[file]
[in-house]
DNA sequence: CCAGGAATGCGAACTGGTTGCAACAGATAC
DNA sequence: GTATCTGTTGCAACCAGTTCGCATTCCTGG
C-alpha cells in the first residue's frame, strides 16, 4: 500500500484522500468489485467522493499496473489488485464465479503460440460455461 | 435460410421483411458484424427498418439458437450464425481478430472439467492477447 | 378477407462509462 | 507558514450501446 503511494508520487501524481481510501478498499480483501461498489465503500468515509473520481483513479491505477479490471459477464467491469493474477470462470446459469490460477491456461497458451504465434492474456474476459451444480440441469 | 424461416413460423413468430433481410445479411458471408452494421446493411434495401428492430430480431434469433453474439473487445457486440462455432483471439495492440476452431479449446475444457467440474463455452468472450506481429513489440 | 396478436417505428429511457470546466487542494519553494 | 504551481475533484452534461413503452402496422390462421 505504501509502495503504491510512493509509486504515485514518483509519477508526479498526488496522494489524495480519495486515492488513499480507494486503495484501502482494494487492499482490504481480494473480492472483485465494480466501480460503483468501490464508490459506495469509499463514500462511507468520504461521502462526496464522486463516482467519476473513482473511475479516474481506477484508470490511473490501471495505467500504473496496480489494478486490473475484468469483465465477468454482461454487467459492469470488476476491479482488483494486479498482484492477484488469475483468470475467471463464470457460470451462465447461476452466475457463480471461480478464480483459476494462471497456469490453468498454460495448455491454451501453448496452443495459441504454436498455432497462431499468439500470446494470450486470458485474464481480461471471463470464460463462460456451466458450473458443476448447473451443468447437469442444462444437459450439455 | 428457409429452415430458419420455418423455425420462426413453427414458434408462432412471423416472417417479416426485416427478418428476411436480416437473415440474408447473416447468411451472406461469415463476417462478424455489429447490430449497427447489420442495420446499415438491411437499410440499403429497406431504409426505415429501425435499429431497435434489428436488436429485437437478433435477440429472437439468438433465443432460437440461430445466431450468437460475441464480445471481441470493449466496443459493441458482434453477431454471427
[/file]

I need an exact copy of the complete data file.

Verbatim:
[in-house]
DNA sequence: CCAGGAATGCGAACTGGTTGCAACAGATAC
DNA sequence: GTATCTGTTGCAACCAGTTCGCATTCCTGG
C-alpha cells in the first residue's frame, strides 16, 4: 500500500484522500468489485467522493499496473489488485464465479503460440460455461 | 435460410421483411458484424427498418439458437450464425481478430472439467492477447 | 378477407462509462 | 507558514450501446 503511494508520487501524481481510501478498499480483501461498489465503500468515509473520481483513479491505477479490471459477464467491469493474477470462470446459469490460477491456461497458451504465434492474456474476459451444480440441469 | 424461416413460423413468430433481410445479411458471408452494421446493411434495401428492430430480431434469433453474439473487445457486440462455432483471439495492440476452431479449446475444457467440474463455452468472450506481429513489440 | 396478436417505428429511457470546466487542494519553494 | 504551481475533484452534461413503452402496422390462421 505504501509502495503504491510512493509509486504515485514518483509519477508526479498526488496522494489524495480519495486515492488513499480507494486503495484501502482494494487492499482490504481480494473480492472483485465494480466501480460503483468501490464508490459506495469509499463514500462511507468520504461521502462526496464522486463516482467519476473513482473511475479516474481506477484508470490511473490501471495505467500504473496496480489494478486490473475484468469483465465477468454482461454487467459492469470488476476491479482488483494486479498482484492477484488469475483468470475467471463464470457460470451462465447461476452466475457463480471461480478464480483459476494462471497456469490453468498454460495448455491454451501453448496452443495459441504454436498455432497462431499468439500470446494470450486470458485474464481480461471471463470464460463462460456451466458450473458443476448447473451443468447437469442444462444437459450439455 | 428457409429452415430458419420455418423455425420462426413453427414458434408462432412471423416472417417479416426485416427478418428476411436480416437473415440474408447473416447468411451472406461469415463476417462478424455489429447490430449497427447489420442495420446499415438491411437499410440499403429497406431504409426505415429501425435499429431497435434489428436488436429485437437478433435477440429472437439468438433465443432460437440461430445466431450468437460475441464480445471481441470493449466496443459493441458482434453477431454471427